Zimbabwe’s high court has quashed charges of communicating false information levelled against the journalist and government critic Hopewell Chin’ono, saying the law used by police to arrest him in January no longer exists.
- God doesn’t like stupid people: Hopewell Chin’ono
- Hopewell Chin’ono Predicts Zanu PF 2023 Win
- Hopewell Chin’ono named Africa Journalist of the Year 2020
- Hopewell Chin’ono reveals cause of Soul Jah Love’s death
- Journalist Hopewell Chin’ono wins award for exposing corruption
- Hopewell Chin’ono freed on bail after 19 days in prison
- Hopewell Chin’ono stays in jail as High court judgment is reserved
Chin’ono, 50, has been detained three times since he backed banned anti-government protests on social media in July, when he was first arrested and charged with inciting public violence.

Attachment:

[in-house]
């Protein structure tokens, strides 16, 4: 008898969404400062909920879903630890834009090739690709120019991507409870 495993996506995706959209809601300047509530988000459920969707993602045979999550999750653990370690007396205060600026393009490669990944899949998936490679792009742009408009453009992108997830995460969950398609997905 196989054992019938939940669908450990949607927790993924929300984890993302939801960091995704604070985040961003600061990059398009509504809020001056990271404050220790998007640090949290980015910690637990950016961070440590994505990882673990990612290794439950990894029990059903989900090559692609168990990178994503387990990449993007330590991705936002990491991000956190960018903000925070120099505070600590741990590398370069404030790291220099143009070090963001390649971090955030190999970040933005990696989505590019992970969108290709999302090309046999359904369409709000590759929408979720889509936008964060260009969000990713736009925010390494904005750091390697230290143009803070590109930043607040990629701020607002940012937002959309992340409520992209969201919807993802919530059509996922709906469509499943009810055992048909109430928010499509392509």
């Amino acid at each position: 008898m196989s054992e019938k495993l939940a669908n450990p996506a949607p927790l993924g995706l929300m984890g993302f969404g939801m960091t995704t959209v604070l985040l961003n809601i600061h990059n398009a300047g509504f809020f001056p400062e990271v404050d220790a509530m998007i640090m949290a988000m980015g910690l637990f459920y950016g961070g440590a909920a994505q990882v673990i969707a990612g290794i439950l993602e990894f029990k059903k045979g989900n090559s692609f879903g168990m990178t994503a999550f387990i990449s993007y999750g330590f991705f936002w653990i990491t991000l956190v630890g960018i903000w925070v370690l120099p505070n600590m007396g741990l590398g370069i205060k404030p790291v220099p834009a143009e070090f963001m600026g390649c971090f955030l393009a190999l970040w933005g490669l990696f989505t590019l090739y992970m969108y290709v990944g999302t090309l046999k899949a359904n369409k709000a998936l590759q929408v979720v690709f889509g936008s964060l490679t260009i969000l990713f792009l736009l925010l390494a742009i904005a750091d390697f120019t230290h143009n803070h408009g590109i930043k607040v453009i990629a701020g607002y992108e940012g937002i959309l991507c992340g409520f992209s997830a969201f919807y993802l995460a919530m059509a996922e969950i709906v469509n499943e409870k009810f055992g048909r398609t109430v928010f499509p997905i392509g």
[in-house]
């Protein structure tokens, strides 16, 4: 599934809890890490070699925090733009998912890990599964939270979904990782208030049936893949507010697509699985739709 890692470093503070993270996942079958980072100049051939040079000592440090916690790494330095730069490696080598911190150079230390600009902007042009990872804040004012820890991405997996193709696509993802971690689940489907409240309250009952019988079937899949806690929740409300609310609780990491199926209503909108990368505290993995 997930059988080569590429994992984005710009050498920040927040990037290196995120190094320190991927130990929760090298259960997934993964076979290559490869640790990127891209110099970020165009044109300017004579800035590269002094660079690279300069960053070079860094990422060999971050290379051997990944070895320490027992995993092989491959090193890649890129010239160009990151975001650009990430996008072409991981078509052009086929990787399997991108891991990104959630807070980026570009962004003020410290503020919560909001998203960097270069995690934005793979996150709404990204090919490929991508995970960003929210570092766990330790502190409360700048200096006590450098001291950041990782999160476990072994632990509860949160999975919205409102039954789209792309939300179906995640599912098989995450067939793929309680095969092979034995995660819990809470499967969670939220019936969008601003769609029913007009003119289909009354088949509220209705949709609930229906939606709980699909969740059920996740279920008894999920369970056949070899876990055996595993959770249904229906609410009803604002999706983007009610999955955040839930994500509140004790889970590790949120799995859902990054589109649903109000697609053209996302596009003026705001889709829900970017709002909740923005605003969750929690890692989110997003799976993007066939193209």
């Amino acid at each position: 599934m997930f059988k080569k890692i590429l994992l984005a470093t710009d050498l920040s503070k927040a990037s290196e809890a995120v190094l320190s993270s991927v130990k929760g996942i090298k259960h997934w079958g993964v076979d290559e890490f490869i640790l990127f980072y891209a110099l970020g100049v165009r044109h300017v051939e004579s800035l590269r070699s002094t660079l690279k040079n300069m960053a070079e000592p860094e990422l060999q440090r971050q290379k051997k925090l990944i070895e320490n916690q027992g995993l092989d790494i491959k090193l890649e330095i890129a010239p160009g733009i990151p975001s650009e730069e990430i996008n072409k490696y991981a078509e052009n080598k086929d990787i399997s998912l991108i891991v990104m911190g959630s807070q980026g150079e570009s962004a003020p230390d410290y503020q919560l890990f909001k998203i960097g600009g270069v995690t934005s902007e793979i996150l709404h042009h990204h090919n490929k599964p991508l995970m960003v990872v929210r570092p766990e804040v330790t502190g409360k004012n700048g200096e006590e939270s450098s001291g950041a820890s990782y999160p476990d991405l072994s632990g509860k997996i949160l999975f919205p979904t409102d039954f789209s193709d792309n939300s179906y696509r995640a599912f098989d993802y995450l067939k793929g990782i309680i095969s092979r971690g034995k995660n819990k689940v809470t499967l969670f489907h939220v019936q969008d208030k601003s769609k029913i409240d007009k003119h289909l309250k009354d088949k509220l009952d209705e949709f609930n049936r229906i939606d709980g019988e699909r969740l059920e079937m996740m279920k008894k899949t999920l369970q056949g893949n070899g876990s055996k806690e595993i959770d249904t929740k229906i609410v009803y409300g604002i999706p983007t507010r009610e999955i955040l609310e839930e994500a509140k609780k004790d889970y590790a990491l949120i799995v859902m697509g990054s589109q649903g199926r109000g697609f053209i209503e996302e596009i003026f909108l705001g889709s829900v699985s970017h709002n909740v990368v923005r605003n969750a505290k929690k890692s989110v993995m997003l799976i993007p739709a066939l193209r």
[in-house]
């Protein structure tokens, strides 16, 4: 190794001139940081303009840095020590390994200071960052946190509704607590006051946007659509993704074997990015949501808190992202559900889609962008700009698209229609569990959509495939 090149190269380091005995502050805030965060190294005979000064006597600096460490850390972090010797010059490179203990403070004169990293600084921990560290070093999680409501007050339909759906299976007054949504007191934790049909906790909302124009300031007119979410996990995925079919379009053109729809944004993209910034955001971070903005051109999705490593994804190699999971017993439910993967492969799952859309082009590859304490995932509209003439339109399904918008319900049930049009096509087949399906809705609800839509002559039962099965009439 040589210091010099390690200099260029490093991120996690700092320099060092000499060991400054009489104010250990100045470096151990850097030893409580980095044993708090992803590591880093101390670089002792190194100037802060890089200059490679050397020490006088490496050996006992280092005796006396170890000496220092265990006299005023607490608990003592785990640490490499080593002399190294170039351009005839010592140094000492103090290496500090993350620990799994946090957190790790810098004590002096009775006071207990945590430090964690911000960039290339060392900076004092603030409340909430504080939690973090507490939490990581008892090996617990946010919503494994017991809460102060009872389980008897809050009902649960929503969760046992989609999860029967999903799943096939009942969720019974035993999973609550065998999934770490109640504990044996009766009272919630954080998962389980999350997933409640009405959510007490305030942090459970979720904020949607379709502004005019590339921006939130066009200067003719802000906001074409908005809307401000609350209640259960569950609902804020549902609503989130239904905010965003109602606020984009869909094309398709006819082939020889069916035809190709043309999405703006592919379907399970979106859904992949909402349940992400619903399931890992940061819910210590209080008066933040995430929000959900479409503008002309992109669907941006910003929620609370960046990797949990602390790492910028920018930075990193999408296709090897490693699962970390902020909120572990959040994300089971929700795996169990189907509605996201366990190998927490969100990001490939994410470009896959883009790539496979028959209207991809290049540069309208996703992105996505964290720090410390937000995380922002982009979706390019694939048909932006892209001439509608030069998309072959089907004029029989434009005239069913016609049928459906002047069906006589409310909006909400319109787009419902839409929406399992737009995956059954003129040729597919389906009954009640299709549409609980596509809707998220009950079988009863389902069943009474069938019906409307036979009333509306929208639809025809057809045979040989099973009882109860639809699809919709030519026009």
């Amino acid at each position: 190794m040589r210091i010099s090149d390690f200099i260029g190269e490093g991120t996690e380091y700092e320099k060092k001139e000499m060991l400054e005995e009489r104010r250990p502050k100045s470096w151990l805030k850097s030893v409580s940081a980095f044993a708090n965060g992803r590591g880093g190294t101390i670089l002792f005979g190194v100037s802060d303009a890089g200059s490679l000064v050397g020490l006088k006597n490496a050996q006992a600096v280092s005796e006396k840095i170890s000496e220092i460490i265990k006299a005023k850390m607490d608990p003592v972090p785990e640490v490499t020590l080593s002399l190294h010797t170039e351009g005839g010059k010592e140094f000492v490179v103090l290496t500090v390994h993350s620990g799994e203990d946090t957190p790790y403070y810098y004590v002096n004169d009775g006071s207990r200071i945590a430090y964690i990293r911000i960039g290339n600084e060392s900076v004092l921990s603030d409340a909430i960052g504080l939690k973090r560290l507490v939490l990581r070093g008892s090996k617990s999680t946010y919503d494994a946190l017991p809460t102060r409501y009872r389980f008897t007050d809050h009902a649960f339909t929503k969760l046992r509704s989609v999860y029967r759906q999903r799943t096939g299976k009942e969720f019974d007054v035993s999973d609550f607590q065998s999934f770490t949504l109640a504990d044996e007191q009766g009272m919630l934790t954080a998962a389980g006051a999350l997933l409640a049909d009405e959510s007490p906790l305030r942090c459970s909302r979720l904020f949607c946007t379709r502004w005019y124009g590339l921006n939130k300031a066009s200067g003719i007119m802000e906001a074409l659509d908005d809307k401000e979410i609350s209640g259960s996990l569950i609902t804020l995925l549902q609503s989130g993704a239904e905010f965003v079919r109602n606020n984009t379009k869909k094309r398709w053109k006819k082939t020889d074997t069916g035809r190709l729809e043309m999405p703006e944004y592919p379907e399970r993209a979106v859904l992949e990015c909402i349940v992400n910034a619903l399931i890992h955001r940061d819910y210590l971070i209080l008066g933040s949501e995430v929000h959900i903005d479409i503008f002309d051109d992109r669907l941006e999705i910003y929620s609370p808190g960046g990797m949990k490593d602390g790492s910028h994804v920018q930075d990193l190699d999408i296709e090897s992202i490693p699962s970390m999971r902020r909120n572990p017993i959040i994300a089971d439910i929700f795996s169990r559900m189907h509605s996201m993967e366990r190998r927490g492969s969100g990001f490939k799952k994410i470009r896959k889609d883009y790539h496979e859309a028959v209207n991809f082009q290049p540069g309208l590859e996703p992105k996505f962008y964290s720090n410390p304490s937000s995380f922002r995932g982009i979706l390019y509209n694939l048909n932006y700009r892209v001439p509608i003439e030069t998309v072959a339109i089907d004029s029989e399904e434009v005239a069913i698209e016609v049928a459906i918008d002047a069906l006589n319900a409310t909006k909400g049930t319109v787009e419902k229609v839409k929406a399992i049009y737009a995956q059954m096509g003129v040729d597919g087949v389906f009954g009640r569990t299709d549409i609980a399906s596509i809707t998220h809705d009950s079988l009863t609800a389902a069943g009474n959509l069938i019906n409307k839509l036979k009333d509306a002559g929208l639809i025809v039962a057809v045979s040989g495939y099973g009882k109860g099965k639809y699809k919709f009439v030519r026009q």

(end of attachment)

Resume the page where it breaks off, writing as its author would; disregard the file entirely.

Two tweets landed him back in jail for allegedly obstructing justice in November and later publishing false information in January. The high court of Zimbabwe dismissed the latter charge on Wednesday, declaring it had no legal basis.
Lawyers had argued that Chin’ono had been charged under a section of the criminal code that had been struck down by the supreme court in 2014.
On Wednesday, the high court judge Jesta Charehwa ruled “the argument is upheld … Charges against the appellant [are] hereby quashed.”
Chin’ono celebrated the ruling on his Twitter account. “Charged with a law that doesn’t exist,” he wrote. “That is persecution.”
The journalist was last jailed for posting a video he claimed showed a police officer beating a baby to death while enforcing Covid-19 lockdown rules – an account that was vehemently denied.
In November, Chin’ono was arrested for posting a tweet ahead of a judicial decision. He is facing trial for the alleged obstruction of justice in that case.
He is freed on bail and banned from using Twitter to post anything that might incite public revolt against the government.
Zimbabwe’s president, Emmerson Mnangagwa, is increasingly under fire for thwarting dissent since he took over from the longtime leader Robert Mugabe in November 2017.